So Mr. Martin had me hit the pitch intentionally sharp, hit the pitch intentionally flat and then play it right down the middle with a beautiful vibrato to help it resonate.

Hitting the pitch both sharp and flat helped to frame the pitch and the vibrato helped me to center it. I can’t tell you how well this exercise works. I still do it to this day.

It is worth noting that none of this had anything to do with speed. Just three distinctive versions of the same note.

I’m so happy he showed me this exercise and that the Jacobs quote reminded me of it!

Your chops are dumb

Andrew Hitz

Your chops are as dumb as a box of rocks. Your brain is what’s driving this train.

So don’t focus on feedback from your lips while you’re supposed to be actively creating art. That doesn’t end well for the audience.

Besides, to quote the great Mark Gould:

“It’s not supposed to feel good. It’s a piece of %#&$ing metal on your face.”

Denise Tryon on the four elements to look for when teaching someone

Andrew Hitz

I love this!

1. Physical set-up: I tend to lean towards the mess with a student's physical set-up as little as possible side of things but (and this is a big but!) sometimes it is necessary and solves many problems at once. Efficiency is the key to playing any instrument well and a proper physical set-up is essential to that.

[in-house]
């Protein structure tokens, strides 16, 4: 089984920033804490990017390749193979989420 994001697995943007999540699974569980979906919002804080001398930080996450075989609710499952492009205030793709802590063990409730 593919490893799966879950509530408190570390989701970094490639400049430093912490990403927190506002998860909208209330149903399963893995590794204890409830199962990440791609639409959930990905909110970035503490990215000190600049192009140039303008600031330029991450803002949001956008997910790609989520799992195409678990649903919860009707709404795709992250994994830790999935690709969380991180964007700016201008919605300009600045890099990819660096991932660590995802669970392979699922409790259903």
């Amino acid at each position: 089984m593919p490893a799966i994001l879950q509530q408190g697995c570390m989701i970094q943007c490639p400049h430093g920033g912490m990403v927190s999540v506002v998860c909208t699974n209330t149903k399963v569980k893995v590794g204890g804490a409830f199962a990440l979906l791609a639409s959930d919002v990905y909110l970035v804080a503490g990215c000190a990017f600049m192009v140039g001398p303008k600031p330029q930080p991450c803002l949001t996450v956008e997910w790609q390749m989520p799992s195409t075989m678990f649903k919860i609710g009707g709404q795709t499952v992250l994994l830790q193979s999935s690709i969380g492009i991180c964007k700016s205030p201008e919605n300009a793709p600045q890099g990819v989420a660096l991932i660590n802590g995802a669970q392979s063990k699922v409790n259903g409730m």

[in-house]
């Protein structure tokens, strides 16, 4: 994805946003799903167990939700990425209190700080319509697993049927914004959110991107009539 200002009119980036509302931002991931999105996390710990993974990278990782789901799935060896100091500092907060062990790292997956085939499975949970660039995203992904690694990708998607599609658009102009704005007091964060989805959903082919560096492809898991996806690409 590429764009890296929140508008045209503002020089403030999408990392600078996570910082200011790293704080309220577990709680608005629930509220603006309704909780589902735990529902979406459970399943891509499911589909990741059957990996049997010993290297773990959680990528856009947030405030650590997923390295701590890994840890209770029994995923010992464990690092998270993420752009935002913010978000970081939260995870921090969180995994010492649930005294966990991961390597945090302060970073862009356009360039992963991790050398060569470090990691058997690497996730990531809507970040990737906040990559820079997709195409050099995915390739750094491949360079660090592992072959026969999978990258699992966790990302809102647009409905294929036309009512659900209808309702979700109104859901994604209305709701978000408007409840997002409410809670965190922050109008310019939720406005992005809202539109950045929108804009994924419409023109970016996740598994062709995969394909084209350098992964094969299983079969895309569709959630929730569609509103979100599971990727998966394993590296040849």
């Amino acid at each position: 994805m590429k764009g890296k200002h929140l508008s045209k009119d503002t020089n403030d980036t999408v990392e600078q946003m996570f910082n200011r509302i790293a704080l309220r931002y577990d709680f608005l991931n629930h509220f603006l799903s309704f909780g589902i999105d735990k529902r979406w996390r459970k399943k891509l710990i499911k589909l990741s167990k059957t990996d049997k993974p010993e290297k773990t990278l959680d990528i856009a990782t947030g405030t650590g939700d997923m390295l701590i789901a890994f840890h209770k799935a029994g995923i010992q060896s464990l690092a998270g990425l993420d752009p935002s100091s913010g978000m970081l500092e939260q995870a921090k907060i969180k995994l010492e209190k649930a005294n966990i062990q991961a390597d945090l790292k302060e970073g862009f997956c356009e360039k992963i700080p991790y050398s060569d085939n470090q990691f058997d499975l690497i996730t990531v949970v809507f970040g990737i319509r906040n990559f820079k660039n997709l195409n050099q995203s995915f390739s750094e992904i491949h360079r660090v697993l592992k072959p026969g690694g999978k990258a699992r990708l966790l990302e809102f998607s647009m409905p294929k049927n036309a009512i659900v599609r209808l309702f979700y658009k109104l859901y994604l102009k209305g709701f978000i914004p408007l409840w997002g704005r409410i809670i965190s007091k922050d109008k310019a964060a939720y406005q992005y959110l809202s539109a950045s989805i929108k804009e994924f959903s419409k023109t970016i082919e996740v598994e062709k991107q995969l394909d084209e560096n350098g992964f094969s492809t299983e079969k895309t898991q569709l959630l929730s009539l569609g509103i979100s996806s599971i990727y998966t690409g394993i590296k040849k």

2. Technique: You can't tell a great musical story without being able to do all of the technical stuff well (as well as in any combination.) Technique is not hard to teach or to learn. Or I should say it's not complicated to learn. The only hard part is having the discipline to do it. Having a technique like Denise primarily involves a lot of work over a prolonged period of time. How bad do want it?

3. Music making: That's the only reason I ever play the tuba. All of that work to get a good physical set-up and the decades of learning good technique only serve one purpose: to tell a great musical story.

4. Mental attitude: Attitude is one of those rare things in life that we can actually control. Again, playing the horn like Denise is a very long journey. Some moments, days, even weeks, it can quite hard to keep a positive attitude. Progress is not linear (it never is!) and that can be discouraging if we choose to focus on any one data point along that journey to draw conclusions about our worth as a musician. A great teacher gives a student tools to be able to keep a positive mental attitude, even when that student doesn't feel like it is justified.

And of course she is right about your weakest link. Leave any one of these four behind and you will be held back from realizing your true potential.

Thanks for the awesome quote, Denise!

Getting serious about your routine

Andrew Hitz